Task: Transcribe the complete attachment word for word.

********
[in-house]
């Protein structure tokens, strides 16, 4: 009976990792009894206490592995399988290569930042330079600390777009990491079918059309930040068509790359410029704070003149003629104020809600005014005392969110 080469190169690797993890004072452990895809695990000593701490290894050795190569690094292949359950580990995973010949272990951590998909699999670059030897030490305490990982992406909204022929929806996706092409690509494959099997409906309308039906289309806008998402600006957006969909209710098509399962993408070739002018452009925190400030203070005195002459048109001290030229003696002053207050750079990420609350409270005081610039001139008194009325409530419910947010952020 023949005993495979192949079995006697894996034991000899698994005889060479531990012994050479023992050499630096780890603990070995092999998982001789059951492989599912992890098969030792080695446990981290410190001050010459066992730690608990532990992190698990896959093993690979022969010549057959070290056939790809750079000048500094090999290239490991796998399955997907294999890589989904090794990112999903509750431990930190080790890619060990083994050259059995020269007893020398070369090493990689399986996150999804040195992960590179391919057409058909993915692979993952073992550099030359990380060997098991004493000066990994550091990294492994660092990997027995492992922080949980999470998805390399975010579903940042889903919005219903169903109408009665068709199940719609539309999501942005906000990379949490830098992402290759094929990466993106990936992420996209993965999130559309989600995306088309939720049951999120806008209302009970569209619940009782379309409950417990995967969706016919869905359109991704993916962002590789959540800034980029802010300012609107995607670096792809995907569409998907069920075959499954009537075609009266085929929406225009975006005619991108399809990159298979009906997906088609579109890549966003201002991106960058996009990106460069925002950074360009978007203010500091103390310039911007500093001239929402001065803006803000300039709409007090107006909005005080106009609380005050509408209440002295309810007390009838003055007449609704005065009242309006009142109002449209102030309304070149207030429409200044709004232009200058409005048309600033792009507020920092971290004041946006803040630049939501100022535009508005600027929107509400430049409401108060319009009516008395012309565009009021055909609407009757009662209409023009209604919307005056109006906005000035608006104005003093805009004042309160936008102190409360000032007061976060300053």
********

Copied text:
[in-house]
């Protein structure tokens, strides 16, 4: 009976990792009894206490592995399988290569930042330079600390777009990491079918059309930040068509790359410029704070003149003629104020809600005014005392969110 080469190169690797993890004072452990895809695990000593701490290894050795190569690094292949359950580990995973010949272990951590998909699999670059030897030490305490990982992406909204022929929806996706092409690509494959099997409906309308039906289309806008998402600006957006969909209710098509399962993408070739002018452009925190400030203070005195002459048109001290030229003696002053207050750079990420609350409270005081610039001139008194009325409530419910947010952020 023949005993495979192949079995006697894996034991000899698994005889060479531990012994050479023992050499630096780890603990070995092999998982001789059951492989599912992890098969030792080695446990981290410190001050010459066992730690608990532990992190698990896959093993690979022969010549057959070290056939790809750079000048500094090999290239490991796998399955997907294999890589989904090794990112999903509750431990930190080790890619060990083994050259059995020269007893020398070369090493990689399986996150999804040195992960590179391919057409058909993915692979993952073992550099030359990380060997098991004493000066990994550091990294492994660092990997027995492992922080949980999470998805390399975010579903940042889903919005219903169903109408009665068709199940719609539309999501942005906000990379949490830098992402290759094929990466993106990936992420996209993965999130559309989600995306088309939720049951999120806008209302009970569209619940009782379309409950417990995967969706016919869905359109991704993916962002590789959540800034980029802010300012609107995607670096792809995907569409998907069920075959499954009537075609009266085929929406225009975006005619991108399809990159298979009906997906088609579109890549966003201002991106960058996009990106460069925002950074360009978007203010500091103390310039911007500093001239929402001065803006803000300039709409007090107006909005005080106009609380005050509408209440002295309810007390009838003055007449609704005065009242309006009142109002449209102030309304070149207030429409200044709004232009200058409005048309600033792009507020920092971290004041946006803040630049939501100022535009508005600027929107509400430049409401108060319009009516008395012309565009009021055909609407009757009662209409023009209604919307005056109006906005000035608006104005003093805009004042309160936008102190409360000032007061976060300053």